On the other hand, a subject’s waiver of any rights he or she may have with respect to a biospecimen obtained by investigators for research purposes would not be exculpatory because it does not have the effect of freeing the investigator, sponsor, institution, or others involved in the research from malpractice, negligence, blame, fault, or guilt.  Accordingly, including such waiver language in an informed consent document would be permissible under 45 CFR 46.116 and 21 CFR 50.20.  OHRP and FDA understand it has long been common practice of investigators and sponsors not to compensate research subjects who agree to provide biospecimens for research purposes even if those biospecimens are later used for commercial purposes.  Moreover, OHRP and FDA are not aware of any federal or state laws or policies that suggest that research subjects would have any legal right to such compensation if they voluntarily signed an informed consent form which clearly stated that they would not be paid or otherwise compensated for providing their biospecimens.

 

Given these circumstances, OHRP and FDA have concluded that language in an informed consent form is not exculpatory if it informs subjects that, by agreeing to allow the use of their biospecimens for research purposes, they are giving up any legal right to be compensated for the use of the biospecimens.[2]  In other words, such releases or waivers of rights to biospecimens would be permissible when the waiver does not have the effect of freeing the investigator, sponsor, institution or others involved in the research from malpractice, negligence, blame, fault, or guilt.   Such language may be considered an acceptable way to accurately inform subjects that they will not be receiving any financial compensation, now or in the future, for the use of those biospecimens.  Such language may, therefore, be appropriately included in an informed consent form without violating 45 CFR 46.116 or 21 CFR 50.20.[3]

 

In an effort to help the research community understand what may or may not constitute exculpatory language in violation of 45 CFR 46.116 and 21 CFR 50.20, we provide the following examples below:

 

Examples of Acceptable Language 

 

  • Although future research that uses your samples may lead to the development of new products, you will not receive any payments for these new products.
  • By agreeing to this use, you are giving up all claims to any money obtained by the researchers from commercial or other use of these specimens.
  • I voluntarily and freely donate any and all blood, urine, and tissue samples to the [name of research institution] and hereby relinquish all property rights, title, and interest I may have in those samples.
  • By consenting to participate in this research, I give up any property rights I may have in bodily fluids or tissue samples collected during this research.
  • Although the results of research, including your donated materials, may be patentable or have commercial value, you will have no legal or financial interest in any commercial development resulting from the research.
  • Tissue obtained from you in this research may be used to establish a cell line that could be patented and licensed.  No financial compensation will be provided to you should this occur.
  • By consenting to participate, you authorize the use of your bodily fluids and tissue samples for the research described above.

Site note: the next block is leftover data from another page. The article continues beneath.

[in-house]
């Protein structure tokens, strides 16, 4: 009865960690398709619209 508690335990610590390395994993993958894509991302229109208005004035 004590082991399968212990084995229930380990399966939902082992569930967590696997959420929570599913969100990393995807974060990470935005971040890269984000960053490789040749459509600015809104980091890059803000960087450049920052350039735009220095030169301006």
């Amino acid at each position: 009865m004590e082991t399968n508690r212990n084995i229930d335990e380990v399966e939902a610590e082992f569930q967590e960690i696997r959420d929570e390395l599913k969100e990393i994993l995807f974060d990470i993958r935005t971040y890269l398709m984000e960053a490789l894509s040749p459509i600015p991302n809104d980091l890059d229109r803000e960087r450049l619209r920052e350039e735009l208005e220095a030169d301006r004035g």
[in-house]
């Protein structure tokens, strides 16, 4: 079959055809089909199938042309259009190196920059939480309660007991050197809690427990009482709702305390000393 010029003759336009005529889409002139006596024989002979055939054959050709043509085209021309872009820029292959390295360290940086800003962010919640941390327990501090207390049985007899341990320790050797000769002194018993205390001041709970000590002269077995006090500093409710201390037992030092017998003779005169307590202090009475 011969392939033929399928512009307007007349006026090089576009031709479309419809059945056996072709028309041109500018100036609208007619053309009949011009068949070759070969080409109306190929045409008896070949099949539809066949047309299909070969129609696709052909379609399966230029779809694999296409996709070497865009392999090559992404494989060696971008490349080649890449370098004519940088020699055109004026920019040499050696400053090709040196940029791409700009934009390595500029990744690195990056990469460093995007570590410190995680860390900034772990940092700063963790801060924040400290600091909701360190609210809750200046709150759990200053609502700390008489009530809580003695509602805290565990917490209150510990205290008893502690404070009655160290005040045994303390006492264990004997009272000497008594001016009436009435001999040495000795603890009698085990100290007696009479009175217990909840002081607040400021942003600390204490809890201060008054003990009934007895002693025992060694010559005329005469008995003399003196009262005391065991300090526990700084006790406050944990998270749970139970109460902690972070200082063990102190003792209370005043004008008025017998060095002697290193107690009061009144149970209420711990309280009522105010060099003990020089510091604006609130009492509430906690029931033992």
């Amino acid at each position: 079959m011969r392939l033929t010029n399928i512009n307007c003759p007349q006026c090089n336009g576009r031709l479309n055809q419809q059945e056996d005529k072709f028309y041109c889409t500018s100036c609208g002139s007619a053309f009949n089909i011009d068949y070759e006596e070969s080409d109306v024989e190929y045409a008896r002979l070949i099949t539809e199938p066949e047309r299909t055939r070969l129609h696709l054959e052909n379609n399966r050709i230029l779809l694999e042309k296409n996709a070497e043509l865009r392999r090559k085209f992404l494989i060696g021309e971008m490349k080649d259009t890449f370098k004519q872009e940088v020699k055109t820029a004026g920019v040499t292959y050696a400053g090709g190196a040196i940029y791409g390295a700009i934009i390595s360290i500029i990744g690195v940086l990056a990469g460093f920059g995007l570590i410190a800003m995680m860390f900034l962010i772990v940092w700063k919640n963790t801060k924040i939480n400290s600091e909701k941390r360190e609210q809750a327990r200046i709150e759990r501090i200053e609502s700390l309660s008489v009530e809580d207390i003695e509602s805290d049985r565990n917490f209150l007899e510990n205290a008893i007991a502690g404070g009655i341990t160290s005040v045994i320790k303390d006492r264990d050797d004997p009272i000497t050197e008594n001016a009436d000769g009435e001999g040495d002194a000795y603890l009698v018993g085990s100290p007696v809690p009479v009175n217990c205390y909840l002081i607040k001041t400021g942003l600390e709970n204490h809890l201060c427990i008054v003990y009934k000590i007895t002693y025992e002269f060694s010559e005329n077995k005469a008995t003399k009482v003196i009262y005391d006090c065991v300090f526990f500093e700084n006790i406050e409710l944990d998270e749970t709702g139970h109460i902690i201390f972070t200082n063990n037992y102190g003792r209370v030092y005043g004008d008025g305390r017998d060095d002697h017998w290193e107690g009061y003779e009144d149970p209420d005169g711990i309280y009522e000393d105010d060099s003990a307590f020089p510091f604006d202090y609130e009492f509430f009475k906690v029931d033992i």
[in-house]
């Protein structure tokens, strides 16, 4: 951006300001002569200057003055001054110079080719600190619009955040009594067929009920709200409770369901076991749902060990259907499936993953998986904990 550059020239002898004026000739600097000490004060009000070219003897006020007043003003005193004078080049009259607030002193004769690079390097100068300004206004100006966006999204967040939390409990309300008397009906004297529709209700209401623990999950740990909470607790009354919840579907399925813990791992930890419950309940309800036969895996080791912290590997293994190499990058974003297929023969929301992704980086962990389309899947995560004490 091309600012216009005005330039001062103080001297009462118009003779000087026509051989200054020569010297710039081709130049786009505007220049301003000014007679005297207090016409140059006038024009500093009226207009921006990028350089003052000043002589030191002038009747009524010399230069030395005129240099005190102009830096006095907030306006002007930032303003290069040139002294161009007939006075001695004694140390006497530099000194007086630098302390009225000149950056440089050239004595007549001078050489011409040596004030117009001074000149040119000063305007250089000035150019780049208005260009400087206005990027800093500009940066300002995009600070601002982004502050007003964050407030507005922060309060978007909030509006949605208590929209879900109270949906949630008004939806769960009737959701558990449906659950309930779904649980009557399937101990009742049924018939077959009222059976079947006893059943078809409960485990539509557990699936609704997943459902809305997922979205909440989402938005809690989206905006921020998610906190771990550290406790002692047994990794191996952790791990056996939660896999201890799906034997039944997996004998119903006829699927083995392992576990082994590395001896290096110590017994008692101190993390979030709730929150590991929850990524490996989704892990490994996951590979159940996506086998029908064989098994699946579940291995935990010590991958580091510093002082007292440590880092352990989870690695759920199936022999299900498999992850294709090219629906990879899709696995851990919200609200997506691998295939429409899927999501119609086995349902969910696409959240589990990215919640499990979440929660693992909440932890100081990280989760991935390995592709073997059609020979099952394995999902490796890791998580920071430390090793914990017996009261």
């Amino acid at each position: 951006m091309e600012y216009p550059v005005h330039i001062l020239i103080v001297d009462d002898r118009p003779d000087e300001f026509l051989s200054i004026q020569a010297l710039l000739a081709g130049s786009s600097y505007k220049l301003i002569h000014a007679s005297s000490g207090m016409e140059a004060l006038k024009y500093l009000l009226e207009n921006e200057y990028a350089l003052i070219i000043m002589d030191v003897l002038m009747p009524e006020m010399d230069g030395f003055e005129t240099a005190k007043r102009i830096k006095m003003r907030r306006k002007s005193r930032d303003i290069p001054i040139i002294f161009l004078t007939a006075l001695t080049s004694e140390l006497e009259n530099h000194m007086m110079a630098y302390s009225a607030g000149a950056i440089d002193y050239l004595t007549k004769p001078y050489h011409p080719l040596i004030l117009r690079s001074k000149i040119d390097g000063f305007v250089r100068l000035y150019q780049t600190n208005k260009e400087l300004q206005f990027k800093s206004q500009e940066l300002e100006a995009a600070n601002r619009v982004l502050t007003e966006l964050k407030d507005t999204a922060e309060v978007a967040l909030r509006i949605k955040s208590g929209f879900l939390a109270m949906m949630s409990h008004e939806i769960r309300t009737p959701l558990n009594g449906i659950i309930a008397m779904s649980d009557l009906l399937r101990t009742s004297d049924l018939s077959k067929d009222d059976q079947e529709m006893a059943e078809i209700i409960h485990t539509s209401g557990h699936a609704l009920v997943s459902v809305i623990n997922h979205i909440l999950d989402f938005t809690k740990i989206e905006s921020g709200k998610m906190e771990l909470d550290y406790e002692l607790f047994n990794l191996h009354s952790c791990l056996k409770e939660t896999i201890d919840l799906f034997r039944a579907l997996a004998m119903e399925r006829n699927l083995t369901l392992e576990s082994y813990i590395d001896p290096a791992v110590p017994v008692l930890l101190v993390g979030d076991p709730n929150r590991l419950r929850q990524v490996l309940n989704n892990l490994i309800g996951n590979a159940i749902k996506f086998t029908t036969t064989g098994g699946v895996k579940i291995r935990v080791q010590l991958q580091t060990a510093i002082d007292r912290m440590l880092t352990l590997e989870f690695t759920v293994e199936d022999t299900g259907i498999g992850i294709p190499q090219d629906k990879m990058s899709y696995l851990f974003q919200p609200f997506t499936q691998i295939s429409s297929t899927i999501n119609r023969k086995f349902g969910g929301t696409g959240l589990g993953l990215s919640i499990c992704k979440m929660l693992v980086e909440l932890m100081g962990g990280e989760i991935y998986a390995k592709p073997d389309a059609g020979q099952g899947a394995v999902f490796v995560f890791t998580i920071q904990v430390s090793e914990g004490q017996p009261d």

• Because of hospital policy, the hospital is not able to offer financial compensation should you be injured as a result of participating in this research.  However, you are not precluded from seeking to collect compensation for injury related to malpractice, fault, or blame on the part of those involved in the research, including the hospital.
  • Because of hospital policy, the hospital makes no commitment to provide free medical care or payment for any unfavorable outcomes resulting from participation in this research.  Medical services will be offered at the usual charge.  However, you are not precluded from seeking to collect compensation for injury related to malpractice, fault, or blame on the part of those involved in the research, including the hospital.[4]
  • In the event that you suffer a research-related injury, your medical expenses will be your responsibility or that of your third-party payer, although you are not precluded from seeking to collect compensation for injury related to malpractice, fault, or blame on the part of those involved in the research.[5]

The above examples are permissible under 45 CFR 46.116 and 21 CFR 50.20 because in each example, the waiver or release does not have the general effect of freeing or appearing to free an individual or an entity from malpractice, negligence, blame, fault, or guilt.

 

Examples of Exculpatory Language

The examples below would be in violation of 45 CFR 46.116 and 21 CFR 50.20 because in each example, the waiver or release has the general effect of freeing or appearing to free an individual or an entity from malpractice, negligence, blame, fault, or guilt.

  • I waive any possibility of compensation, including any right to sue, for injuries that I may receive as a result of participation in this research.
  • If you suffer a research-related injury, neither the institution nor the investigator can assume financial responsibility or liability for the expenses of treatment for such injury.
  • In the event that you suffer a research-related injury, your medical expenses will be your responsibility or that of your third-party payer.

 

III.  CONTACTS FOR QUESTIONS

 

For questions regarding this draft document contact:

 

OHRP 

By phone at:
(866) 447 – 4777 (toll-free within the U.S.) or 
(240) 453-6900, or 
Email at ohrp@hhs.gov

FDA

Sara F. Goldkind, M.D., M.A.
Sara.Goldkind@fda.hhs.gov
(301) 796-8342

       

 



[1] Contact information for both OHRP and FDA can be found in Section III of this guidance.
[2] While this guidance focuses primarily on biomedical research conducted in a healthcare setting, its application is not limited solely to those circumstances.
[3] This guidance document is not intended to address the issue of subject withdrawal from research.
[4] As discussed in the guidance entitled, “Guidance for Industry:  Investigator Responsibilities—Protecting the Rights, Safety, and Welfare of Study Subjects,” FDA expects that the hospital will make efforts to ensure that the investigator provides reasonable medical care for any adverse events, including clinically significant laboratory values, related to the trial participation.  If the investigator does not possess the expertise necessary to provide the type of medical care needed by a subject, the investigator should ensure that the subject is able to obtain the necessary care from a qualified practitioner. This guidance is available at: http://www.fda.gov/downloads/Drugs/GuidanceComplianceRegulatoryInformation/Guidances/UCM187772.pdf
[5] This sentence as used in this example, as well as in the previous two examples, is only one potential way of explaining in an informed consent document that a subject's legal right to seek to collect compensation for research-related injuries in certain situations is not being waived.  Other language that similarly conveys this concept would also be acceptable.